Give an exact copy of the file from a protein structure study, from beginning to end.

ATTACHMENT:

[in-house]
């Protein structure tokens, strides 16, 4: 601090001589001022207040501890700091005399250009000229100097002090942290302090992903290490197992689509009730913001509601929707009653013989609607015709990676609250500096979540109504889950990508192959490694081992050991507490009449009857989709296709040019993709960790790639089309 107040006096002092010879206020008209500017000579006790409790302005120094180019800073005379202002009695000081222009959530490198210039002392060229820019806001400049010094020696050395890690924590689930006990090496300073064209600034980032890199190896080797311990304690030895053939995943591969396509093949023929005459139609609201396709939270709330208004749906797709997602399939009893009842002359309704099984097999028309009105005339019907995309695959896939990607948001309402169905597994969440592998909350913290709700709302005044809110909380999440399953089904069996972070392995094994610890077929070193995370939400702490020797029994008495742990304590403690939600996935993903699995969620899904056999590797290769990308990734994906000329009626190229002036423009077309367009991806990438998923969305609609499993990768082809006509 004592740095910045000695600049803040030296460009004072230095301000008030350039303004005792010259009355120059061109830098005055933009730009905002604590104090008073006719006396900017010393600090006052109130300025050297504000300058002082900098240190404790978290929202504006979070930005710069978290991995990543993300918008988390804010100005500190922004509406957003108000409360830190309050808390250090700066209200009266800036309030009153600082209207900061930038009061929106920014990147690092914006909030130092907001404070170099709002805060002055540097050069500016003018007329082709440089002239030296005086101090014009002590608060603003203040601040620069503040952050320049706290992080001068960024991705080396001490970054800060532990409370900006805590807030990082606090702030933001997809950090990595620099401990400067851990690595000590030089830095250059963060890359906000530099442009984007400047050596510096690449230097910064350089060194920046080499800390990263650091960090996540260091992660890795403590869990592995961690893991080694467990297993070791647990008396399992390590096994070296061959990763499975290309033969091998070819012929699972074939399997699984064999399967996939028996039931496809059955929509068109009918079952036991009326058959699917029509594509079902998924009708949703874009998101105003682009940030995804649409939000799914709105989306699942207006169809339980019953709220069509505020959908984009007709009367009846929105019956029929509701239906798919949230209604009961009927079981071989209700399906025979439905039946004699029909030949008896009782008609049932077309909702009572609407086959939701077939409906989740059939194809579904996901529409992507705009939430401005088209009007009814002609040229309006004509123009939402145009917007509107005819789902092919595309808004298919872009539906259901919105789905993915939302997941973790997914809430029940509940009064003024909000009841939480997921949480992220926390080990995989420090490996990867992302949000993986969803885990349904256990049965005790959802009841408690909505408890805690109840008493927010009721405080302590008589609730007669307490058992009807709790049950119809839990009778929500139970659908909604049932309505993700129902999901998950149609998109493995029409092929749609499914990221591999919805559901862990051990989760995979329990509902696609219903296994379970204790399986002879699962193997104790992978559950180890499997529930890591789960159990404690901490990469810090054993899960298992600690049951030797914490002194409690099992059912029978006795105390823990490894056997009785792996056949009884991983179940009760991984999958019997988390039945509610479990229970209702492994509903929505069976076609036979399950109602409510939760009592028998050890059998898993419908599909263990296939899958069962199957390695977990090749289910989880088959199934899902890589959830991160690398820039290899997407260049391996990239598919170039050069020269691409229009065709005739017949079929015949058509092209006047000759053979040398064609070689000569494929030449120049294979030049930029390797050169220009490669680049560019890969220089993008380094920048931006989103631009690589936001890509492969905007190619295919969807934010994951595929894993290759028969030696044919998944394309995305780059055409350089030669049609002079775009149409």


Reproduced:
[in-house]
């Protein structure tokens, strides 16, 4: 601090001589001022207040501890700091005399250009000229100097002090942290302090992903290490197992689509009730913001509601929707009653013989609607015709990676609250500096979540109504889950990508192959490694081992050991507490009449009857989709296709040019993709960790790639089309 107040006096002092010879206020008209500017000579006790409790302005120094180019800073005379202002009695000081222009959530490198210039002392060229820019806001400049010094020696050395890690924590689930006990090496300073064209600034980032890199190896080797311990304690030895053939995943591969396509093949023929005459139609609201396709939270709330208004749906797709997602399939009893009842002359309704099984097999028309009105005339019907995309695959896939990607948001309402169905597994969440592998909350913290709700709302005044809110909380999440399953089904069996972070392995094994610890077929070193995370939400702490020797029994008495742990304590403690939600996935993903699995969620899904056999590797290769990308990734994906000329009626190229002036423009077309367009991806990438998923969305609609499993990768082809006509 004592740095910045000695600049803040030296460009004072230095301000008030350039303004005792010259009355120059061109830098005055933009730009905002604590104090008073006719006396900017010393600090006052109130300025050297504000300058002082900098240190404790978290929202504006979070930005710069978290991995990543993300918008988390804010100005500190922004509406957003108000409360830190309050808390250090700066209200009266800036309030009153600082209207900061930038009061929106920014990147690092914006909030130092907001404070170099709002805060002055540097050069500016003018007329082709440089002239030296005086101090014009002590608060603003203040601040620069503040952050320049706290992080001068960024991705080396001490970054800060532990409370900006805590807030990082606090702030933001997809950090990595620099401990400067851990690595000590030089830095250059963060890359906000530099442009984007400047050596510096690449230097910064350089060194920046080499800390990263650091960090996540260091992660890795403590869990592995961690893991080694467990297993070791647990008396399992390590096994070296061959990763499975290309033969091998070819012929699972074939399997699984064999399967996939028996039931496809059955929509068109009918079952036991009326058959699917029509594509079902998924009708949703874009998101105003682009940030995804649409939000799914709105989306699942207006169809339980019953709220069509505020959908984009007709009367009846929105019956029929509701239906798919949230209604009961009927079981071989209700399906025979439905039946004699029909030949008896009782008609049932077309909702009572609407086959939701077939409906989740059939194809579904996901529409992507705009939430401005088209009007009814002609040229309006004509123009939402145009917007509107005819789902092919595309808004298919872009539906259901919105789905993915939302997941973790997914809430029940509940009064003024909000009841939480997921949480992220926390080990995989420090490996990867992302949000993986969803885990349904256990049965005790959802009841408690909505408890805690109840008493927010009721405080302590008589609730007669307490058992009807709790049950119809839990009778929500139970659908909604049932309505993700129902999901998950149609998109493995029409092929749609499914990221591999919805559901862990051990989760995979329990509902696609219903296994379970204790399986002879699962193997104790992978559950180890499997529930890591789960159990404690901490990469810090054993899960298992600690049951030797914490002194409690099992059912029978006795105390823990490894056997009785792996056949009884991983179940009760991984999958019997988390039945509610479990229970209702492994509903929505069976076609036979399950109602409510939760009592028998050890059998898993419908599909263990296939899958069962199957390695977990090749289910989880088959199934899902890589959830991160690398820039290899997407260049391996990239598919170039050069020269691409229009065709005739017949079929015949058509092209006047000759053979040398064609070689000569494929030449120049294979030049930029390797050169220009490669680049560019890969220089993008380094920048931006989103631009690589936001890509492969905007190619295919969807934010994951595929894993290759028969030696044919998944394309995305780059055409350089030669049609002079775009149409």